It has been said that love is the answer no matter the question. Right or wrong, I can tell you this: In our family, adopted children feel secure loving more, not less.
My four daughters are biological sisters that came from four different orphanages in Russia. My youngest son came from yet another orphanage in the region. Both of my son’s parents had chosen to end their lives; first his father, and then his mother. She finished shattering the family by dropping her baby off at the orphanage before returning home to switch off her life. We learned that my daughters’ first mother had died several years after they left Russia, when she was about thirty-four. Such tragic histories should lead us to an obvious conclusion. Hate, apathy and negligence do not breed security in homes and families. We can do severe damage if we don’t accept that adopted children feel secure loving more, not less.
Loving more than one set of parents helps our children. Choosing sides or playing favorites hurts them. Adopted children feel secure loving more, not less.
With the Memorial Day weekend, we took some time with my children at several cemeteries sharing stories about their new family history while placing flowers on graves. My son, Denney, could really relate to two of the headstones. I have two cousins that made the same decision that his parents did. We also talked about my younger brother while placing flowers on his grave. He died as the result of a work accident when he and those he worked with perpetually violated safety regulations. We talked about choices. When we make bad ones long enough, eventually, things happen that we can’t undo. We spoke of obligations that we have to never intentionally do things that could leave our family members feeling as sad as we felt during the moments that we spent around three different graves that were the result of tragic choices that crushed families and dimmed homes.
Of course my children heard fun stories about their dad. I told them about when I was a little boy with grandmas, grandpas, aunts, uncles and siblings while we decorated other graves. They felt happy to be a part of a large family with lots of recorded history. But they were all sad because of the failures of their own first families. My children struggle with feelings of where they should show their loyalty. Should it go to first parents or current parents? In parenting our adopted children, my wife and I had tried to teach them to show loyalty in both places, whenever possible. Loving more than one set of parents helps our children. Choosing sides or playing favorites hurts them. Adopted children feel secure loving more, not less.
In our family, we have always tried to teach our children that if you can’t help the person you want to, you can still help someone else in their place. With that thought in mind, as we finished up at the last cemetery on Sunday afternoon, my wife gave my daughters a flower and asked them to find the grave of a mother that hadn’t been decorated. They would use the proxy grave to place a flower and say something good about their first mother. It has taken years for my daughters to learn empathy for a mother who brutally abused them. Adopted children feel secure loving more, not less, but that doesn’t mean it comes easy. As my daughters gathered around a headstone with their new mother, they all managed to find something good to say about their first mother, home and family.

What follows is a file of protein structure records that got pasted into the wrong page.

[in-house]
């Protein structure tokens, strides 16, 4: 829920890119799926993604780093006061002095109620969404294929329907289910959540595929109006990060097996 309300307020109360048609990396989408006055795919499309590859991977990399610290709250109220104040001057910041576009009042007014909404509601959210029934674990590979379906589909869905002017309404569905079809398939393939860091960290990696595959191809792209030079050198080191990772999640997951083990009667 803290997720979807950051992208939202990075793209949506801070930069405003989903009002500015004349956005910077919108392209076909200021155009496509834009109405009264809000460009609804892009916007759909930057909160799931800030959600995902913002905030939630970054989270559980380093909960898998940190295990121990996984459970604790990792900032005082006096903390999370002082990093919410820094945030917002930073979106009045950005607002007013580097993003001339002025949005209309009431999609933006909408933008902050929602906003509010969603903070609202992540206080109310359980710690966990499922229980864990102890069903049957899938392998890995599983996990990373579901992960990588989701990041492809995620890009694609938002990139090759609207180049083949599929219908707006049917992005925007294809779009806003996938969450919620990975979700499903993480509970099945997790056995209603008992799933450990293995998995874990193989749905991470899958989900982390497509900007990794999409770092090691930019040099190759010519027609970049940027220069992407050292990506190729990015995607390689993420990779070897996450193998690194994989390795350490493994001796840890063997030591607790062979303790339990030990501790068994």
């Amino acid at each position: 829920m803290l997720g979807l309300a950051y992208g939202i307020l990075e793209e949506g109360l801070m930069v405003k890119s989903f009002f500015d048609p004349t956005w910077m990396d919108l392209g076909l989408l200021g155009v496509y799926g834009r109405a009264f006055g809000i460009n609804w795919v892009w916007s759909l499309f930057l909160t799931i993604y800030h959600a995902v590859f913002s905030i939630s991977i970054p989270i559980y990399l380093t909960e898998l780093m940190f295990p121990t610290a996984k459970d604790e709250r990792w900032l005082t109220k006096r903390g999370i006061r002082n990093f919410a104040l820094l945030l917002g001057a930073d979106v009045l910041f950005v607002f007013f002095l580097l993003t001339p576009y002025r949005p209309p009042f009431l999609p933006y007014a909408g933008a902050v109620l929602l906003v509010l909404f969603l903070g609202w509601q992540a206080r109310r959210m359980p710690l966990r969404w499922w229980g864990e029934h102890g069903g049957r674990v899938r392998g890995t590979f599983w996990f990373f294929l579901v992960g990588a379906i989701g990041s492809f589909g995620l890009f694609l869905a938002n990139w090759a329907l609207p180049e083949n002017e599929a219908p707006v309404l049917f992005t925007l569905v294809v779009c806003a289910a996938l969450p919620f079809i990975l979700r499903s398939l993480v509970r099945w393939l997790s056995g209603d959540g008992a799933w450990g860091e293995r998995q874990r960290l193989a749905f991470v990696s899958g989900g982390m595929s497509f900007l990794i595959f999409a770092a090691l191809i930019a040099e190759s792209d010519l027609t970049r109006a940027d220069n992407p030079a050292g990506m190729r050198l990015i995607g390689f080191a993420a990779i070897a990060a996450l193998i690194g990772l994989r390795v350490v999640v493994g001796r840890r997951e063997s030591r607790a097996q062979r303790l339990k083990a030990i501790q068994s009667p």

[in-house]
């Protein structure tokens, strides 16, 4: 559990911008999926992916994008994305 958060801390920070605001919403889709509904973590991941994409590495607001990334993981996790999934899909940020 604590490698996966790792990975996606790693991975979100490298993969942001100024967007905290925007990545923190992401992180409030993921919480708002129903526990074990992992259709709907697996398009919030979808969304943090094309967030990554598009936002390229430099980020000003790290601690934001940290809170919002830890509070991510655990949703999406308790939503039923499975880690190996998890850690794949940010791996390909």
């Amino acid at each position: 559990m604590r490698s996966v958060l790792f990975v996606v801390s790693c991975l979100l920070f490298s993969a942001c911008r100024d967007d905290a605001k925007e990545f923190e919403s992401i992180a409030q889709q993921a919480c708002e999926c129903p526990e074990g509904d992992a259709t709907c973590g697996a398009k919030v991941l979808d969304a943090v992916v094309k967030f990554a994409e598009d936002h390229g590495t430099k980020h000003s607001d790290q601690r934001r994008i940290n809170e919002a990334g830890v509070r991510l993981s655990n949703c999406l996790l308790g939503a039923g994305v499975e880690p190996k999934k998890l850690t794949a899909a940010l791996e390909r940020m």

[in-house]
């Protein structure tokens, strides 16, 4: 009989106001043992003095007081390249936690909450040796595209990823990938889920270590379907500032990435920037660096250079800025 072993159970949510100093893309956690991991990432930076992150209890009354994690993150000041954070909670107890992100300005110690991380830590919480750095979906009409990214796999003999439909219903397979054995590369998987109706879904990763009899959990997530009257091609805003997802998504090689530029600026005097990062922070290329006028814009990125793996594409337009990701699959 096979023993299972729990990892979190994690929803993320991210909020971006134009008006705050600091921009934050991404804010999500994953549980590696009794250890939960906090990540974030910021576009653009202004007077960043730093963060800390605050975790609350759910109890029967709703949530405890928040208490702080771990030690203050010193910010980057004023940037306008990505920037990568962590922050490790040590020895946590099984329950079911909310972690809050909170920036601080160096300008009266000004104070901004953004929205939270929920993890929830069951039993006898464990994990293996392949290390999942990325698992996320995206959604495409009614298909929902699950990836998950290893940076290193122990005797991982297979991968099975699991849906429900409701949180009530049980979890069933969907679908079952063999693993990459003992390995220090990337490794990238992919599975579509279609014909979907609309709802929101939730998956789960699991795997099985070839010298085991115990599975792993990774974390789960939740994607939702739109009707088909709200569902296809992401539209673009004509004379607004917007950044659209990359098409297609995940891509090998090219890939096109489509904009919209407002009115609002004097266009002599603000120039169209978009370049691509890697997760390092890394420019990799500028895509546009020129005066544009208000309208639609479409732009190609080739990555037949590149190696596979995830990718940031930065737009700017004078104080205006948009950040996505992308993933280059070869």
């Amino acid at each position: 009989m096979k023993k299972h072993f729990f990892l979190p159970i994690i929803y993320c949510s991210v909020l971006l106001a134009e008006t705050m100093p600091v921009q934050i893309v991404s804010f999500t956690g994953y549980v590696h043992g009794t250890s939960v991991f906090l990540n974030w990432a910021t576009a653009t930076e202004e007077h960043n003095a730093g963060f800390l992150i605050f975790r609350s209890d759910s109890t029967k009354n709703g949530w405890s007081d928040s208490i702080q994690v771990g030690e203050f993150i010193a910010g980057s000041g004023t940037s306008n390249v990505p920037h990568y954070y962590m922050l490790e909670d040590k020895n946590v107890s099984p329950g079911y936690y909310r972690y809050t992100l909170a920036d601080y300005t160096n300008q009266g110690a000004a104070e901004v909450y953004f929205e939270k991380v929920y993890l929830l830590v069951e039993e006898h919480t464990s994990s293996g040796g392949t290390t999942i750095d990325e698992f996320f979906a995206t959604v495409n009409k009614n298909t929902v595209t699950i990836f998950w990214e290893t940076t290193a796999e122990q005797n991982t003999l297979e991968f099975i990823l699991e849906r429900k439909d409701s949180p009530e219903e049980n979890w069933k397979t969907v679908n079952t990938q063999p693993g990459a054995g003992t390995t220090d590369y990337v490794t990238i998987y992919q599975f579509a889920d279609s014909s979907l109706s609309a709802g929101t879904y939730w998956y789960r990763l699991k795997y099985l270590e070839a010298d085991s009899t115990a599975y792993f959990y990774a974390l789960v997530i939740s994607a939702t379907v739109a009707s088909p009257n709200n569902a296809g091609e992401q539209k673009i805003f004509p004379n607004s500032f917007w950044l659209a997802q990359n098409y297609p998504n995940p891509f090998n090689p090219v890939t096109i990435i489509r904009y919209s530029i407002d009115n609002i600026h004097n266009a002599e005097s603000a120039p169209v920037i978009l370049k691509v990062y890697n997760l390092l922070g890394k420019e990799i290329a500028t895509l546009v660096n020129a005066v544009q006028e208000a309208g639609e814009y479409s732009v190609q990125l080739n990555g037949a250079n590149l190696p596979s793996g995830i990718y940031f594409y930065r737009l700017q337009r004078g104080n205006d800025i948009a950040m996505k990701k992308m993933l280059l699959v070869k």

Until we learn to accept that adopted children feel secure loving more, not less, our children will feel less secure in their current homes and families.
When my wife did the same thing with my son, his thoughts were very revealing. First he placed two flowers on the headstone belonging to a couple. Then he knelt down. After several moments of silence, Denney’s new mother prompted him, telling him he could say anything that he would say to his first parents, if they were there. I was surprised when that very intelligent son began speaking in the present tense rather than the past. And he didn’t speak of wishes, he spoke of hope; hope unfulfilled. “I hope that you can make good choices so our family can stay together. I hope that our family doesn’t have to break and that you don’t have to die.” Denney spoke the words he wished he could have spoken when he was less than a year old; before he could even comprehend the magnitude of the choices that were being made around him. It became very clear to my wife and me that our adopted children feel secure loving more, not less.
When he finished, we all gathered and talked about it being alright to have contradictory feelings about families and adoption. We talked about love of family; and not just our family.
As adoptive parents, we sometimes feel threatened by our children’s inclusion in—or feelings for—a family that is not our family. Even so, the fact that our children belonged to a family before joining ours is indisputable and it is something we signed up for when we chose to bring these children into our homes and families.
It’s hard. But it is much more difficult for our children. We need to respect that. In fact, if our homes and families are going to be everything we want them to be, we need to embrace our children’s desire to know where “all of them” fits. And different parts really do fit in different places.
I have made plenty of mistakes in parenting. I frequently find myself needing to apologize and to ask forgiveness from my children. However, there is one principle I am confident is always correct. Teaching our children to love less is never the answer. If we teach our children not to love, or to reduce their love for family, we cannot be surprised when we succeed; and reap the whirlwind. Adopted children feel secure loving more, not less.
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